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ESHG 2014 Day One Summary

Scott Brouilette, Ph.D.
| Jun 01, 2014

Having enjoyed the ESHG Satellite Symposium on Friday, we headed to the opening sessions of the ESHG which, somewhat bizarrely, happen before the official opening of the conference!

No matter – we simply had to attend a session entitled “What’s new in NGS”.  Alex Hoischen (Nijmegen) got us started by considering novel approaches to study genetic disease. His opening comment was certainly one that reminds us immediately of the fragility of our health: “we have 6 billion nucleotides, but just a single variant has the potential to cause disease”. Sobering indeed. Alex took us though his experiences of identifying disease-related genes, praising exome sequencing as “revolutionary” in this context, while at the same time stating that there is room for improvement as all current methodologies miss a certain percentage of coding regions. He also highlighted a genotype/targeted sequencing approach before detailing the use of molecular inversion probes (MIPs) for target capture of 1-100 genes in 96 samples over 2 days. Alex then moved onto “New Technology & Methods”, but didn’t show anything an NGS-aware audience didn’t already know . The key slides related to long reads and the applications they enable, and Alex did remind the audience of the long-reads technology from Illumina, formerly known as Moleculo.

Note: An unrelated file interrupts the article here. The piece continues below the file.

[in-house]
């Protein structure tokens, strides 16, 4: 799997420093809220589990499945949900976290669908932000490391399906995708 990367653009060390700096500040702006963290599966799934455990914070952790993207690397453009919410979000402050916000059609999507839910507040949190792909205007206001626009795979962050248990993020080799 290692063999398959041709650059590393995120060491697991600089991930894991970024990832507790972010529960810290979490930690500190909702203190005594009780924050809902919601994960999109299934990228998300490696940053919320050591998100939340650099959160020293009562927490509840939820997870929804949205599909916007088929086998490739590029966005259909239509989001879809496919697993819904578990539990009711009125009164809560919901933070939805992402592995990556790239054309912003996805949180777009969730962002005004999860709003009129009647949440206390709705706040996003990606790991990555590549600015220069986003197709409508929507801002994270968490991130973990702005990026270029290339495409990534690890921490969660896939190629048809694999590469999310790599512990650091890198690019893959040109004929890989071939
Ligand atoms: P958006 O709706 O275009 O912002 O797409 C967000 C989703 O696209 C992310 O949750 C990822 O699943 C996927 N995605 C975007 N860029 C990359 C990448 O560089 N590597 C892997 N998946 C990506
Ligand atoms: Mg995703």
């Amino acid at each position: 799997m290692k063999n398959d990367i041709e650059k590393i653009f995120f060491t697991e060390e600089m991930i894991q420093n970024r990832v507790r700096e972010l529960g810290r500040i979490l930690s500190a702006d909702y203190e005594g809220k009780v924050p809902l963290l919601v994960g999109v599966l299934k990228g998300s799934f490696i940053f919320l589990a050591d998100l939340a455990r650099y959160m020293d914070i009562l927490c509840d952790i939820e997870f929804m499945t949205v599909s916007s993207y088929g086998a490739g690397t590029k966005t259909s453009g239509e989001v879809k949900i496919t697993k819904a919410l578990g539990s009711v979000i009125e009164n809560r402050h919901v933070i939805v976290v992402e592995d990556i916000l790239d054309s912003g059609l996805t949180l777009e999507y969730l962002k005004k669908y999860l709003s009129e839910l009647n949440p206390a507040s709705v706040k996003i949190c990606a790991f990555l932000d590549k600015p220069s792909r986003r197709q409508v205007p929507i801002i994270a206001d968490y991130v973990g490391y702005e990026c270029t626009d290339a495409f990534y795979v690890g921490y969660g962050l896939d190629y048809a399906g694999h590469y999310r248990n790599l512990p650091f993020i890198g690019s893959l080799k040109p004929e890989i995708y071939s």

The Science for Life Laboratory (SciLifeLab) introduced what many feel is the most interesting development in NGS – single-cell sequencing. This was voted Method of the Year 2013 by Nature Methods, and has applications ranging from cancer, immune cell biology, rare cell identification within the microbiota and more. This technology is becoming more accessible due to a combination of microfluidics and the decreasing cost of sequencing. After reviewing the methods, 1,2  the question was asked: does a single cell actually contain too much information? To combat this concern, the use of single-cell panels was suggested. But the flourish in the talk was the overview of the “spatial transcriptomics” method the guys at SciLifeLab have developed: using barcoded solid phase cDNA sythensis followed by sequencing ~135,000 barcoded features (i.e. transcripts) were interrogated across thousands of cells in a single experiment. Using a custom cloud-based tool, a user can select a gene from a drop-down menu and see the spatial distribution, for example, across an entire histological section! This type of methodology certainly has great potential in a clinical setting, potentially making good use of existing histological blocks/section currently residing in freezers around the world.